Ben Abbott – Skyhigh Photography

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Ben tells us all there is to know about unmanned aerial vehicles, and how he captures stunning aerial video and photography for many famous bands and companies.

Hi Ben. It’s great to meet with you – could you tell us about yourself?
I grew up in Armidale, finished Year 12 at Armidale High in 1999 and moved to Sydney to study. Sixteen years and 9 cities later, I’m finally back home.

What exactly is it that you do?
There are a few arms to the work I do, ranging from digital marketing, video production, animation, and of course … Aerial Cinematography. This means a fairly wide range of clients, ranging from Salmon farms, bands, car manufacturers and real sstate. Recently I shot and directed the McClymonts’ music video Forever Begins Tonight at Saumarez Homestead, which was a lot of fun.

How did you get into this field?
The aerial work started as a hobby, really. Flying RC planes for fun and as the technology improved with stabilised camera gimbals and multirotor helicopters, I decided to incorporate aerial footage into the commercials and projects I was working on.

Do you need licence to fly, or can anyone do it?
Anyone can fly them for fun; I believe Armidale has a great RC club for anyone who is interested, but to undertake any commercial work you need approval from CASA (The Civil Aviation Safety Authority). This involves a huge number of tasks, including the creation of Operation Manuals, Safety Manuals, Flight Tests and of course … licensing fees. It can be a long process, but it’s worth it to be able to get shots that would otherwise be impossible, or would require the expense of a full size helicopter.

So you get a “bird’s eye view” … what’s the most interesting thing you’ve seen from up there?
Legally we’re allowed to fly up to 400 feet – which may not sound like much, but the view is pretty incredible. Although, I think the most interesting thing I’ve seen is the claws of an eagle as it attacked my quadcopter and knocked it out of the sky. Happens quite a lot, which can end up being an expensive hazard of the job.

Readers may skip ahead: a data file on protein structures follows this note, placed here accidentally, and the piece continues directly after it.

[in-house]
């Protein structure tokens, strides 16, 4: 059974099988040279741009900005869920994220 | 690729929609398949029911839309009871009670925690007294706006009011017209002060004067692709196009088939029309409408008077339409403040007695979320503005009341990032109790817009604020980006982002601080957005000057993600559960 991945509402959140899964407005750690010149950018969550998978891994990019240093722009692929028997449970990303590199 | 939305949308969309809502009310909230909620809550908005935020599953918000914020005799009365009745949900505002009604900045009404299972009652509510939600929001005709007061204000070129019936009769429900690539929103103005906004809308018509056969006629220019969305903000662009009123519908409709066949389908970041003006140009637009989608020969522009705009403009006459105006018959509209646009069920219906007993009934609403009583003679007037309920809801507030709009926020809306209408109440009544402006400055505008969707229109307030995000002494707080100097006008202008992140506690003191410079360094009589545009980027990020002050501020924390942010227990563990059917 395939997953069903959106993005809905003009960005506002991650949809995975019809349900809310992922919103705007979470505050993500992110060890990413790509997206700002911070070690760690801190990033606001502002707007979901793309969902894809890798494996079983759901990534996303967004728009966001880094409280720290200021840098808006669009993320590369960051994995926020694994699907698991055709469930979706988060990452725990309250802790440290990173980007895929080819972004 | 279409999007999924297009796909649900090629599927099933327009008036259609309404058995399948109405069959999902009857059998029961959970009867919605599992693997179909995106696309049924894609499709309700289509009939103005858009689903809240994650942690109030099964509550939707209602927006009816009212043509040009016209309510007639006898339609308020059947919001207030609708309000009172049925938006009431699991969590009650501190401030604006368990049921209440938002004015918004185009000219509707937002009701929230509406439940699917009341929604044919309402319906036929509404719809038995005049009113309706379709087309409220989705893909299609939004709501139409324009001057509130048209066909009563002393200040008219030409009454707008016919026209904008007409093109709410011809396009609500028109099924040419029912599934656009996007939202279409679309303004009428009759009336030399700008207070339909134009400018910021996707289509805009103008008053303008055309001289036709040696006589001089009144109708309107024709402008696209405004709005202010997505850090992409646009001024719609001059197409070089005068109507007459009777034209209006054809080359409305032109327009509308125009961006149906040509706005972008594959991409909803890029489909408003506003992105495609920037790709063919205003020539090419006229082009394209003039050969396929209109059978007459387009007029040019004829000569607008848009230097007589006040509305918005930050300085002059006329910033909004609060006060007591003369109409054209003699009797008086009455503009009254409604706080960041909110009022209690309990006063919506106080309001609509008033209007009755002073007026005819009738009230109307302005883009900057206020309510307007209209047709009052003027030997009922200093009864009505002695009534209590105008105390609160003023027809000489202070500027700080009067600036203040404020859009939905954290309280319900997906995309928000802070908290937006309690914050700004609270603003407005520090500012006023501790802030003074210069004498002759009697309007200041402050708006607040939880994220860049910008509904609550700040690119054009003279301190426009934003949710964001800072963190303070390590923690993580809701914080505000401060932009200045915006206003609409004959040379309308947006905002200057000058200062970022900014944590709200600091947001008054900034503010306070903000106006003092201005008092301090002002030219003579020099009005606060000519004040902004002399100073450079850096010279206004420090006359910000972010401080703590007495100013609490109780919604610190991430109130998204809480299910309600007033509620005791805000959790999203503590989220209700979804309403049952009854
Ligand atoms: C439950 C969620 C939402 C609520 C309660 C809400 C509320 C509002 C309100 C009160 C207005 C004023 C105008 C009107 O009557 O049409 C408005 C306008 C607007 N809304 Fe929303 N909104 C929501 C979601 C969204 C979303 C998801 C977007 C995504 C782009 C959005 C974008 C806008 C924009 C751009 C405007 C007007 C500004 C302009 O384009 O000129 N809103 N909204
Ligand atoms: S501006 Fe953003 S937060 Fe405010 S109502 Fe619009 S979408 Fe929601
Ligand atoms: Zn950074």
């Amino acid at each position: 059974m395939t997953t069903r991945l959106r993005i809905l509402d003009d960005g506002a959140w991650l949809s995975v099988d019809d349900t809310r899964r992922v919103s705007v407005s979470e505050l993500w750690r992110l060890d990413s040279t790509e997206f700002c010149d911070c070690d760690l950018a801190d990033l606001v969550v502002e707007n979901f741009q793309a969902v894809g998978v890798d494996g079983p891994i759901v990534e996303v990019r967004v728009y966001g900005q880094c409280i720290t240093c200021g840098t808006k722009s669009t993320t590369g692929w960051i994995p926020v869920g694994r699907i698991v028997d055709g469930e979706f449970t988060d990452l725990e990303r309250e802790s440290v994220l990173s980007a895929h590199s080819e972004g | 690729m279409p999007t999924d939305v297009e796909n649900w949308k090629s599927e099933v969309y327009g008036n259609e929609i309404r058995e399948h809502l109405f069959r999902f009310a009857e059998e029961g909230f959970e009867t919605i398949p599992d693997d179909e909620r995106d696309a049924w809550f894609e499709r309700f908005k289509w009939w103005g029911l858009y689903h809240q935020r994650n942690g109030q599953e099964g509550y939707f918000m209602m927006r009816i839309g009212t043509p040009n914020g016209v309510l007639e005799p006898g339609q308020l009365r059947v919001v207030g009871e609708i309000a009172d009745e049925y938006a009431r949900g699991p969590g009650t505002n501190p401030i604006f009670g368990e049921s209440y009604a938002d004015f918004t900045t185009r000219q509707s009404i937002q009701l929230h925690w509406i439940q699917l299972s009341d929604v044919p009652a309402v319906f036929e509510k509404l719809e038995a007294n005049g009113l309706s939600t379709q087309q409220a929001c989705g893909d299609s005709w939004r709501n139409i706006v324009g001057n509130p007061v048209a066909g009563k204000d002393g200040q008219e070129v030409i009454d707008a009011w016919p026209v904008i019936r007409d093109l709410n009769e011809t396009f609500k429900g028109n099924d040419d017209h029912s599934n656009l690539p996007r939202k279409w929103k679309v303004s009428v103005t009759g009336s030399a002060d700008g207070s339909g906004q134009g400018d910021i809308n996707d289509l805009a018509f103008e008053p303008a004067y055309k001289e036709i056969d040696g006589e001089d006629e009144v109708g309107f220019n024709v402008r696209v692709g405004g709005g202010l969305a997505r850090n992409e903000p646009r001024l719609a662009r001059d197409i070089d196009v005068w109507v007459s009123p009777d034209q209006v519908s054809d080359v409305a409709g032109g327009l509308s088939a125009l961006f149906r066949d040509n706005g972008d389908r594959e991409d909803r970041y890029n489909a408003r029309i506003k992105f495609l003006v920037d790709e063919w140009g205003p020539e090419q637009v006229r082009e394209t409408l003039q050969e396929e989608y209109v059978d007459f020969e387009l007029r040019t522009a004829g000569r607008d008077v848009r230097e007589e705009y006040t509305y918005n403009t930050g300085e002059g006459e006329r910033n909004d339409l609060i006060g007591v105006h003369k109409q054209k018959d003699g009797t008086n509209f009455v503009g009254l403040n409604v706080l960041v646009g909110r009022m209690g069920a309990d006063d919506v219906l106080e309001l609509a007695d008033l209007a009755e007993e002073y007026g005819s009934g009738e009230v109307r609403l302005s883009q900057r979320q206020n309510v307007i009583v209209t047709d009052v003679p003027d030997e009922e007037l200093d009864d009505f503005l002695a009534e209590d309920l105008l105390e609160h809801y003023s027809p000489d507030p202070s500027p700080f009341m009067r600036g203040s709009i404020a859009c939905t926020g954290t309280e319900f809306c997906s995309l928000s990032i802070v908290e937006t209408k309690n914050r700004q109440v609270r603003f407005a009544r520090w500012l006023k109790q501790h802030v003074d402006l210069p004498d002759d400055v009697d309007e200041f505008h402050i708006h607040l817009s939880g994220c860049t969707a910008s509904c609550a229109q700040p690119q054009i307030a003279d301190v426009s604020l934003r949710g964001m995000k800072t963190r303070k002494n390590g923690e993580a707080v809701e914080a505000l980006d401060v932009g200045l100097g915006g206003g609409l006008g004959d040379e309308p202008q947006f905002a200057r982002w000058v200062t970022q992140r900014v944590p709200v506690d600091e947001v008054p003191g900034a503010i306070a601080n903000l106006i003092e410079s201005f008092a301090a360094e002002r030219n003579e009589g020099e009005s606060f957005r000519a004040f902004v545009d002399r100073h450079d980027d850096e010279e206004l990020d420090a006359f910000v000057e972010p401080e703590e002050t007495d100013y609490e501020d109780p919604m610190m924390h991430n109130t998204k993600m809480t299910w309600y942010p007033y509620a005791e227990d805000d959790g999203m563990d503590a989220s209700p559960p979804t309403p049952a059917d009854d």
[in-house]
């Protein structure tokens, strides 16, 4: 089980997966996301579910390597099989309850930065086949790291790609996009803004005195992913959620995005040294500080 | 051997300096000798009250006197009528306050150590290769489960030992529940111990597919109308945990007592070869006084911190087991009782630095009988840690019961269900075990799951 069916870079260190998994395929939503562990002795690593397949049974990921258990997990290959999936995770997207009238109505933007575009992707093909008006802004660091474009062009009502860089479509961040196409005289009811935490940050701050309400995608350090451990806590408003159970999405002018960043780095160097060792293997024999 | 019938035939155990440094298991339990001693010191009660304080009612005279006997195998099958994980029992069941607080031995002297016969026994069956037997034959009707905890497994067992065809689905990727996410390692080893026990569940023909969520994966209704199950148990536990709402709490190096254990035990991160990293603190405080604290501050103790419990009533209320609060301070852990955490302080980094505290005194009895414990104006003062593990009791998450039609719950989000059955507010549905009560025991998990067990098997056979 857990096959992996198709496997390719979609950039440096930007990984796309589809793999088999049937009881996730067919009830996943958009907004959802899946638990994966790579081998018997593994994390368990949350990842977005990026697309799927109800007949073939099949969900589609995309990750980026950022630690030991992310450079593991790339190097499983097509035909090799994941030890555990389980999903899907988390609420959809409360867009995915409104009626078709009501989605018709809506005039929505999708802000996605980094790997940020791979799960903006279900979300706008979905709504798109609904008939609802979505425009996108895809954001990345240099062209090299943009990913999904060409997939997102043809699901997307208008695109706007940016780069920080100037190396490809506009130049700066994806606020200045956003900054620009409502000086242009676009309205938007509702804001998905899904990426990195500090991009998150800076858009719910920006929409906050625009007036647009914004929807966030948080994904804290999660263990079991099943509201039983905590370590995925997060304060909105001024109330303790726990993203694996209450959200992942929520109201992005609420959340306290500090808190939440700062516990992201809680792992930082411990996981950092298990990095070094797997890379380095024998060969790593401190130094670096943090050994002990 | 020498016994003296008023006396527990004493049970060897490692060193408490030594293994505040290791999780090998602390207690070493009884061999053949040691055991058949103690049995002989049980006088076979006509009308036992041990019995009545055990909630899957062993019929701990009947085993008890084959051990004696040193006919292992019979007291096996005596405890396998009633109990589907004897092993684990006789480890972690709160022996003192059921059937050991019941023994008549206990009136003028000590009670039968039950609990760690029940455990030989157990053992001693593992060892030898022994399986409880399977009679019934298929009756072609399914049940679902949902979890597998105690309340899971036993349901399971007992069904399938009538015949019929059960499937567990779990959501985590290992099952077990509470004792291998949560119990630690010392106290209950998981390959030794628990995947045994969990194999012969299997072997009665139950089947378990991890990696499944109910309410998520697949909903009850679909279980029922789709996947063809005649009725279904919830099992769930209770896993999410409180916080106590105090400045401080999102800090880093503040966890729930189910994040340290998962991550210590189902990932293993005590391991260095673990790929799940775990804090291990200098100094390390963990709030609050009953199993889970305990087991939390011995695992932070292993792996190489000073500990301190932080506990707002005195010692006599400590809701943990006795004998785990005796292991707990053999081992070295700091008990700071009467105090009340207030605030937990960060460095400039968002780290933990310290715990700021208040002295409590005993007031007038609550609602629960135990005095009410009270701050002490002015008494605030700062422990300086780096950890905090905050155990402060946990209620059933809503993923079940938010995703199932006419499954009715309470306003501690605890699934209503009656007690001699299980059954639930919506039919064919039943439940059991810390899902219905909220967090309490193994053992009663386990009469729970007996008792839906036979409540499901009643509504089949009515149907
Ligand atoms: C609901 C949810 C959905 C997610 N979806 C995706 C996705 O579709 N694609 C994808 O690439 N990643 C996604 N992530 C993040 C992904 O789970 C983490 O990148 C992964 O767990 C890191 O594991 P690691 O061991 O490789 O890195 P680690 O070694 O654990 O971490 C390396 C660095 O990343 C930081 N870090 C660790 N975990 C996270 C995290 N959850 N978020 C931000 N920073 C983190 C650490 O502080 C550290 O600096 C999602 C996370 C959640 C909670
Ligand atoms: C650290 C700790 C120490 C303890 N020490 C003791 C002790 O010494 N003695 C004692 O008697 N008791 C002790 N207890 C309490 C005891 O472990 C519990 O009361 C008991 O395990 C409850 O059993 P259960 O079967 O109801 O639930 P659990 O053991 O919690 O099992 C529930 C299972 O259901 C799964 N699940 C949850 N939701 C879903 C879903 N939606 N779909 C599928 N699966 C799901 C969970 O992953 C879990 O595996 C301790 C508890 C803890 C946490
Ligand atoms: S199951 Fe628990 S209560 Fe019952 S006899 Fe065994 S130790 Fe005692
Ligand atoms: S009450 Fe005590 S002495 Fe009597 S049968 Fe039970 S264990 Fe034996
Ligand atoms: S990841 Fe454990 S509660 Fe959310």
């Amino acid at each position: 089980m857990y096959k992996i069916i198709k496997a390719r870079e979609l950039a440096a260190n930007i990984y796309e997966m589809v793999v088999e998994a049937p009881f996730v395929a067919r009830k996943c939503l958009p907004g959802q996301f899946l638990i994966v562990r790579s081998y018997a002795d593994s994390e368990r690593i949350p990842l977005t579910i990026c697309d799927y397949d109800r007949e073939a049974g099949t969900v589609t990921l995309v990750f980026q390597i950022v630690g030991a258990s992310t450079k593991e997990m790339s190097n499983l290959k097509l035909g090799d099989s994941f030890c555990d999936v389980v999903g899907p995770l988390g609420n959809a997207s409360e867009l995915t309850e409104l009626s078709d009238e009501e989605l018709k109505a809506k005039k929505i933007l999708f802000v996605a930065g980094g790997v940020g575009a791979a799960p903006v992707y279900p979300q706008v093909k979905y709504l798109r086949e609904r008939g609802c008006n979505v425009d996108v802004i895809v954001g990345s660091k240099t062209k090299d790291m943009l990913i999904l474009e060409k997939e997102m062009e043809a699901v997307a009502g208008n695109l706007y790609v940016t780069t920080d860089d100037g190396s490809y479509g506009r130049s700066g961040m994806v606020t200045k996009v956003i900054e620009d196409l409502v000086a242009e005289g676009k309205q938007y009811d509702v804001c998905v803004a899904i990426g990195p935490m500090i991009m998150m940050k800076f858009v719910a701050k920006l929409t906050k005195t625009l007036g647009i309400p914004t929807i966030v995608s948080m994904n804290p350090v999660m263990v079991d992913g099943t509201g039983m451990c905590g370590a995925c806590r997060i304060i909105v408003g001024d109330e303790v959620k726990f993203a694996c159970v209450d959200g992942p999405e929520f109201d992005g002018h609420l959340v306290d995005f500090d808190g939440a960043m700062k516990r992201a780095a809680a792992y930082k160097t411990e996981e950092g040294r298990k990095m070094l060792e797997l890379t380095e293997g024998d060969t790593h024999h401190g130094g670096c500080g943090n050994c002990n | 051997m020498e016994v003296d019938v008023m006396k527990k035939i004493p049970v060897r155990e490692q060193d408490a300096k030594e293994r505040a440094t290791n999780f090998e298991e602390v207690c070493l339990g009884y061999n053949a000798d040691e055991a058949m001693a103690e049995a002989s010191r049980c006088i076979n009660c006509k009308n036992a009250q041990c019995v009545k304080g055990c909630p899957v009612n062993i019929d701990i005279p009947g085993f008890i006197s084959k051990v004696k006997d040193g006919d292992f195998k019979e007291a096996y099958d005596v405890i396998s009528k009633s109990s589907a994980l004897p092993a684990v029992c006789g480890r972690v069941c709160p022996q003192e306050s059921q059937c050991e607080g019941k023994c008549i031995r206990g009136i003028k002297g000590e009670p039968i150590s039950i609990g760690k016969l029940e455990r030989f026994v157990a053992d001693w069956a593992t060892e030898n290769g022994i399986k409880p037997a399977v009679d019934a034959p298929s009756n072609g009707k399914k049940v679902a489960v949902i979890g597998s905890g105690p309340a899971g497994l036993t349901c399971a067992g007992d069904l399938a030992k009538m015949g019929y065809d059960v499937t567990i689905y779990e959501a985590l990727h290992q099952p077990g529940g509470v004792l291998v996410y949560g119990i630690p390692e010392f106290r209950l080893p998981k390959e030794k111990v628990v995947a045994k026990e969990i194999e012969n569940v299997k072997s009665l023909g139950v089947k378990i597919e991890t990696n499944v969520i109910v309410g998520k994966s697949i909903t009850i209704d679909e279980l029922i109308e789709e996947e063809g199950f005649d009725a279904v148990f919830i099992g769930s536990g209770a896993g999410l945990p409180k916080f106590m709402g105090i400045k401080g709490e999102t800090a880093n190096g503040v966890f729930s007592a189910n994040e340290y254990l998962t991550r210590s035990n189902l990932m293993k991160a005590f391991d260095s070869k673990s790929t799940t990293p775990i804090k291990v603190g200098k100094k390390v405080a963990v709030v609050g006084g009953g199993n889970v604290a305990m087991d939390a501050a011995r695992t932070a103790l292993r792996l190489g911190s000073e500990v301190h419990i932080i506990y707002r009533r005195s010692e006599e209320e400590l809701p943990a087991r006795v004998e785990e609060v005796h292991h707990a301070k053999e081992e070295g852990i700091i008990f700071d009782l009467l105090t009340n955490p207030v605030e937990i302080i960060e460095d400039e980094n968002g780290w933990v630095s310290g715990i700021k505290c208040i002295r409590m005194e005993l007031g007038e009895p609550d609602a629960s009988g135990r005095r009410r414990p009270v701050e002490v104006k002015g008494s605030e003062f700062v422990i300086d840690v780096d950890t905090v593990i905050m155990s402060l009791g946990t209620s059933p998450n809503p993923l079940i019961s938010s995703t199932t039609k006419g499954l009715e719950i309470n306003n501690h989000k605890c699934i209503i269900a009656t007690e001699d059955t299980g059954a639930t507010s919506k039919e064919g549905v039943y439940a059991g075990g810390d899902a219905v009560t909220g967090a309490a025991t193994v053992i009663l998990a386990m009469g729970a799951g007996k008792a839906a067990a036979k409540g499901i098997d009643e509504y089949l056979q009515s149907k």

We’ve all experienced technical “issues” before … Have you ever had any other disasters? Flying over the Derwent River in Hobart, Tasmania, as one of the largest ocean liners in the world was leaving the dock, I was getting some great footage and was about to bring the quad copter home, when I thought I’d get up nice and high for one last shot. Out of the blue I lost a propeller and had to just watch helplessly as it plummeted, complete with camera, into the middle of the Derwent. The collective sound of 1,000 onlookers letting out a sympathetic “oooohhhh” as it hit the water was a sound I won’t soon forget.

What and where are some of most amazing things and places this job has taken you?
Last year we travelled to Fiji to shoot a range of resorts. Seven days in an all expenses paid 5 star resort was a tough gig. More recently we spent some time in the North West of Tasmania shooting for a dairy farm – incredibly beautiful part of the world and easy to shoot from the sky. No matter which way you pointed the lens, it looked like something from a postcard.

Would we have seen any of your work before?
Quite possibly. Of course, the McClymonts’ music video gained some “buzz” around town, as it was shot locally. Some of our commercial work has been used in a range of TV commercials which have aired nationally, including a Salmon commercial that involved strapping a huge smelly fish to the back of a cyclist as we chased him up a mountain. Salmon being a “natural performance enhancer”, it was a tribute to Lance Armstrong. Raised some eyebrows, as it aired during the last Tour de France.

What plans do you have for the future?
Aerial cinematography is really still in its infancy, in terms of where it’s being used. Real estate has certainly jumped on board with the technology. Our office in Brisbane is booked most days with a real estate project, and locally we’re starting to work with agencies to showcase properties from a bird’s eye view. Our larger UAVs (unmanned aerial vehicles) carry cameras capable of Ultra HD footage (4K resolution – for the nerds) which can be used in feature films and national commercials. We’re excited about where this area is heading, as it was always just a hobby that took off … yes, pun intended. I apologise.

Thanks Ben. To get a taste of what’s possible with Bens UAVs, visit skyhighphotography.com.au

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